Comparison of analgesic efficacy of epidural methadone or ropivacaine/methadone with or without pre-operative oral tepoxalin in dogs undergoing tuberositas tibiae advancement surgery
Article first published online: 22 JUN 2012
© 2012 The Authors. Veterinary Anaesthesia and Analgesia. © 2012 Association of Veterinary Anaesthetists and the American College of Veterinary Anesthesiologists
Veterinary Anaesthesia and Analgesia
Volume 39, Issue 6, pages 618–627, November 2012
How to Cite
Bosmans, T., Piron, K., Oosterlinck, M., Gasthuys, F., Duchateau, L., Waelbers, T., Samoy, Y., Van Vynckt, D. and Polis, I. (2012), Comparison of analgesic efficacy of epidural methadone or ropivacaine/methadone with or without pre-operative oral tepoxalin in dogs undergoing tuberositas tibiae advancement surgery. Veterinary Anaesthesia and Analgesia, 39: 618–627. doi: 10.1111/j.1467-2995.2012.00744.x
- Issue published online: 5 OCT 2012
- Article first published online: 22 JUN 2012
- Received 17 August 2011; accepted 21 February 2012.
- tibial tuberosity advancement
Objective To investigate the clinical efficacy of four analgesia protocols in dogs undergoing tibial tuberosity advancement (TTA).
Study design Prospective, randomized, blinded study.
Animals Thirty-two client owned dogs undergoing TTA-surgery.
Methods Dogs (n = 8 per treatment) received an oral placebo (PM and PRM) or tepoxalin (10 mg kg−1) tablet (TM and TRM) once daily for 1 week before surgery. Epidural methadone (0.1 mg kg−1) (PM and TM) or the epidural combination methadone (0.1 mg kg−1)/ropivacaine 0.75% (1.65 mg kg−1) (PRM and TRM) was administered after induction of anaesthesia. Intra-operative fentanyl requirements (2 μg kg−1 IV) and end-tidal isoflurane concentration after 60 minutes of anaesthesia (Fe′ISO60) were recorded. Post-operative analgesia was evaluated hourly from 1 to 8 and at 20 hours post-extubation with a visual analogue scale (VAS) and the University of Melbourne Pain Scale (UMPS). If VAS > 50 and/or UMPS > 10, rescue methadone (0.1 mg kg−1) was administered IV. Analgesic duration (time from epidural until post-operative rescue analgesia) and time to standing were recorded. Normally distributed variables were analysed with an F-test (α = 0.05) or t-test for pairwise inter-treatment comparisons (Bonferonni adjusted α = 0.0083). Non-normally distributed data were analysed with the Kruskall–Wallis test (α = 0.05 or Bonferonni adjusted α = 0.005 for inter-treatment comparison of post-operative pain scores).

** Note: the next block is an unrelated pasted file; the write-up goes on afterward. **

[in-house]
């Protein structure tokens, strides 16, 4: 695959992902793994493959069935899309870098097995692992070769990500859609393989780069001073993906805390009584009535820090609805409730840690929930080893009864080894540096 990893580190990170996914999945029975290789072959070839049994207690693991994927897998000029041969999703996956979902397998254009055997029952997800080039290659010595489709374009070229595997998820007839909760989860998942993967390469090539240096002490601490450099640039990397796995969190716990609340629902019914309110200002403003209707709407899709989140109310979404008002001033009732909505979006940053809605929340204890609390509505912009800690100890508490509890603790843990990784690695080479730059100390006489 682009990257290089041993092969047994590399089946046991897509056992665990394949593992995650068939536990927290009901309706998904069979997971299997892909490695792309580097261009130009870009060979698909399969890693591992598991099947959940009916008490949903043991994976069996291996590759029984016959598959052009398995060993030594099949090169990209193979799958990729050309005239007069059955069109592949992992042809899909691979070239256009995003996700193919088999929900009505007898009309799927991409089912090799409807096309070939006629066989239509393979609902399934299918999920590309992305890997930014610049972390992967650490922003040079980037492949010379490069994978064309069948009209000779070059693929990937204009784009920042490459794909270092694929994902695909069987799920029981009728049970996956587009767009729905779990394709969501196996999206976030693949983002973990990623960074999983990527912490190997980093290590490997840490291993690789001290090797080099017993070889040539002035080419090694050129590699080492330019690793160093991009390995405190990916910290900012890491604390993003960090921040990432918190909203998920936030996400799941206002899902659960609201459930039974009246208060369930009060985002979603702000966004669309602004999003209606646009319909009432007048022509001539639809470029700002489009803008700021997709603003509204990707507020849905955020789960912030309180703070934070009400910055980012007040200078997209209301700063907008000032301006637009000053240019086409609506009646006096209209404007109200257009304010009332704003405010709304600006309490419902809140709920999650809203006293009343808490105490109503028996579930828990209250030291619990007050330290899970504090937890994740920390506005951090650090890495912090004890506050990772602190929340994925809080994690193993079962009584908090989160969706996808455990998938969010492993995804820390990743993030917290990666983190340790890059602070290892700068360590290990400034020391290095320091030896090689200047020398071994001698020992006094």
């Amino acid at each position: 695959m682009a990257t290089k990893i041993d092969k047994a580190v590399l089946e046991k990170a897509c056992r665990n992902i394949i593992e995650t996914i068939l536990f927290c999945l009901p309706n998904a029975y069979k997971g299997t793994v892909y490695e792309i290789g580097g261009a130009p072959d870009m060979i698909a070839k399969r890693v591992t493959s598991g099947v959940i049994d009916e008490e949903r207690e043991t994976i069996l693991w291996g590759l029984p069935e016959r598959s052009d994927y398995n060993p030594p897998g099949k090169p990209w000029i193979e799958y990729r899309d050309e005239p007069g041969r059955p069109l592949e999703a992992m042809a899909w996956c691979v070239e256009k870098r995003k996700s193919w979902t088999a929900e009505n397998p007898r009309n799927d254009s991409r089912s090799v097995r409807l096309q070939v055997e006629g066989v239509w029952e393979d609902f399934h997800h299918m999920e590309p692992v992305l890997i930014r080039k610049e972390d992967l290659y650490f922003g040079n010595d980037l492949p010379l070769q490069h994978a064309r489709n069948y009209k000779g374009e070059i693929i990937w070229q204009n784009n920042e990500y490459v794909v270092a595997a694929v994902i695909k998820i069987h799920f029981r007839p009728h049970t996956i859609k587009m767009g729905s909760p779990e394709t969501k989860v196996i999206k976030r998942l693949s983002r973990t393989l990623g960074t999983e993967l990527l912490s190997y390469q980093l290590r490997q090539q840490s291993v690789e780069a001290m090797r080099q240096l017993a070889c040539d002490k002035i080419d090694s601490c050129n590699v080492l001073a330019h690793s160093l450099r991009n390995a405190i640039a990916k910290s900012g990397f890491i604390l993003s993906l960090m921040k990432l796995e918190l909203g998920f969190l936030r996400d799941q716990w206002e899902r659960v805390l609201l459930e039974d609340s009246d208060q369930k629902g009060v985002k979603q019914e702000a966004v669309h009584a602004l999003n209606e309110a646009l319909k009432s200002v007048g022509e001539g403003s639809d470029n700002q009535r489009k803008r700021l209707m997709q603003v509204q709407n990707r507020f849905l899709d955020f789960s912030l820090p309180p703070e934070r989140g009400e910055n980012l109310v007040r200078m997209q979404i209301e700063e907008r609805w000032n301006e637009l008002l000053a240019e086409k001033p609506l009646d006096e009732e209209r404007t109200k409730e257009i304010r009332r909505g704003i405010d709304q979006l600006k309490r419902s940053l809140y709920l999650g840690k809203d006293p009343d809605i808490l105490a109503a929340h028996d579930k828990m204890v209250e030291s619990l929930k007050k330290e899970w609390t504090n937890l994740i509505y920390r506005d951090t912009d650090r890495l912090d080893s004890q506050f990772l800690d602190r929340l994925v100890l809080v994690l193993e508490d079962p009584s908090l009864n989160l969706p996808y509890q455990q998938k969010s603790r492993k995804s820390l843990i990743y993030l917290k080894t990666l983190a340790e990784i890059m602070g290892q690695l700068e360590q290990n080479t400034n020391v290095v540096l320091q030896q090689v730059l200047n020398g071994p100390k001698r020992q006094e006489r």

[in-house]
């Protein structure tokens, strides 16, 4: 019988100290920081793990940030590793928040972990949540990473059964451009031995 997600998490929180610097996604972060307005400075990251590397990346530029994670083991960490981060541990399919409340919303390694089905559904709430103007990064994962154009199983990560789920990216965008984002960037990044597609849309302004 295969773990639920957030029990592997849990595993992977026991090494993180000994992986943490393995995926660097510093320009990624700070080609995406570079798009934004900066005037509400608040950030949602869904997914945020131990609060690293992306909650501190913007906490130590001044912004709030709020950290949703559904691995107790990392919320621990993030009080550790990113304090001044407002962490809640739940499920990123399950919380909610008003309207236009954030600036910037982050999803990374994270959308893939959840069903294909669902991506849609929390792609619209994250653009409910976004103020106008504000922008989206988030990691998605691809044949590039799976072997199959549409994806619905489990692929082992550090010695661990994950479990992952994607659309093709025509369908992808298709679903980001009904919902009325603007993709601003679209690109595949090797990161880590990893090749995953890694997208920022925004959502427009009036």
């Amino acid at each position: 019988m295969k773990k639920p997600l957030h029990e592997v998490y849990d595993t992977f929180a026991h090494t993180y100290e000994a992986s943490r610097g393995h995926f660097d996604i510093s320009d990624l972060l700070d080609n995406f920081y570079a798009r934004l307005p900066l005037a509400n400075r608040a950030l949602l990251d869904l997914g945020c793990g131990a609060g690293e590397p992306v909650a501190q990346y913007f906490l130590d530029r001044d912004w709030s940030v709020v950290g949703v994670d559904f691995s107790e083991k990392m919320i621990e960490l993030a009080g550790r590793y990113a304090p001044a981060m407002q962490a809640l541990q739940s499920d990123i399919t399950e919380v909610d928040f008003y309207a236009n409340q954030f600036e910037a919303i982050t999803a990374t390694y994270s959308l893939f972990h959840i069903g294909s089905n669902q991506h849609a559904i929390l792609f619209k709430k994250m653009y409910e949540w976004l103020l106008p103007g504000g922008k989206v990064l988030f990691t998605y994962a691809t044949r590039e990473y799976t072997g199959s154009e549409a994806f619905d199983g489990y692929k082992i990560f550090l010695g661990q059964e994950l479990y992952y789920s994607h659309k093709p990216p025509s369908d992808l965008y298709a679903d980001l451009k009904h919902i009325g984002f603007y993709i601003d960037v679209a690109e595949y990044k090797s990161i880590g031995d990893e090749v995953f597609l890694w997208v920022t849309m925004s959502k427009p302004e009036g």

Results More intra-operative analgesia interventions were required in PM [2 (0–11)] [median (range)] and TM [2 (1–2)] compared to PRM (0) and TRM (0). Fe′ISO60 was significantly lower in (PRM + TRM) compared to (PM + TM). Analgesic duration was shorter in PM (459 ± 276 minutes) (mean ± SD) and TM (318 ± 152 minutes) compared to TRM (853 ± 288 minutes), but not to PRM (554 ± 234 minutes). Times to standing were longer in the ropivacaine treatments compared to TM.
Conclusions and clinical relevance Inclusion of epidural ropivacaine resulted in reduction of Fe′ISO60, avoidance of intra-operative fentanyl administration, a longer duration of post-operative analgesia (in TRM) and a delay in time to standing compared to TM.